Limón and Jazz was a program Maxwell hit on several years ago, her logic being that modern dance and jazz music are this country's only two true indigenous art forms. Within the context of a triple bill, she commissioned two works, one by company artistic mentor Donald McKayle and one by Billy Siegenfeld. McKayle's Cross Roads is choreographed to the music of jazz flautist James Newton; Siegenfeld's If Winter uses a series of diverse jazz classics, including works by Miles Davis and vocalist Patricia Barber.

Of special significance to Ogden audiences, though, was the third piece on the bill. Maxwell's original vision for this program included the recreation of a Limón masterwork. Prior to this, the company had presented Limón 's classic, The Moor's Pavane, and There is a Time. Premiering as part of the Cultural Olympiad was Psalm, one of Limón 's last works and arguably one of his most powerful.

"Because José was such a private person," recalled Maxwell, "we didn't know this at the time he was choreographing Psalm in 1967, but he had just been diagnosed with prostatic cancer. He may have thought this would be his final work, so he poured himself into the content and really packed it. I've had dancers who were learning it come up to me crying, 'Doesn't anything repeat?' It's almost as if he were treading the brink between genius and madness."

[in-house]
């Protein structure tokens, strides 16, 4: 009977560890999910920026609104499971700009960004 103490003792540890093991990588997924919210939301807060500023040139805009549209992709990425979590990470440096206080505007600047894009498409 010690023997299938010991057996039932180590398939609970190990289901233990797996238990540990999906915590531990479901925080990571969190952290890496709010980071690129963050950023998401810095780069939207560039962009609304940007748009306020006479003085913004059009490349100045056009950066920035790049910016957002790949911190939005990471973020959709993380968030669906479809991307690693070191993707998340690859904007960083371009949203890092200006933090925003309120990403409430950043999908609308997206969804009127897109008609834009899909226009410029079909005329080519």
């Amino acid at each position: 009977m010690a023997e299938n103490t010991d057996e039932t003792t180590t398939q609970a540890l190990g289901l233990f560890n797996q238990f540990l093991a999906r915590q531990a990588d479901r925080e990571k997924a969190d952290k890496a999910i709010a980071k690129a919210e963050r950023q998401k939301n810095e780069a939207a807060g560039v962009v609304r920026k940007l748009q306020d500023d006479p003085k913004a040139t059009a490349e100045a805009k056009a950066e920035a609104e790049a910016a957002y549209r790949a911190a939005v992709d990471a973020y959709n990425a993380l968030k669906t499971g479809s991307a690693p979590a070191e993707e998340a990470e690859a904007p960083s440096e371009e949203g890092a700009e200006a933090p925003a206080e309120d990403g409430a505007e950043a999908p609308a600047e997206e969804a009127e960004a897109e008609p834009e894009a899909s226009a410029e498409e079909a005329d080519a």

Limón finally succumbed to his illness in 1972.

Limón's inspiration for Psalm, said Maxwell, came from a book by Andre Schwartz-Bart called The Last of the Just that uses as its inspiration the ancient Jewish tradition of the Lamed-Vov. According to the legend, there are at any given time 36 "Just Ones" on earth who take to themselves the suffering of the world; were it not for their sacrifice in assuming this suffering, the world would be so poisoned it would cease to exist. To honor their suffering, which may be so great it immures them to the joys of Paradise when they leave this world, God periodically "turns back the clock" and delays the Day of Judgment.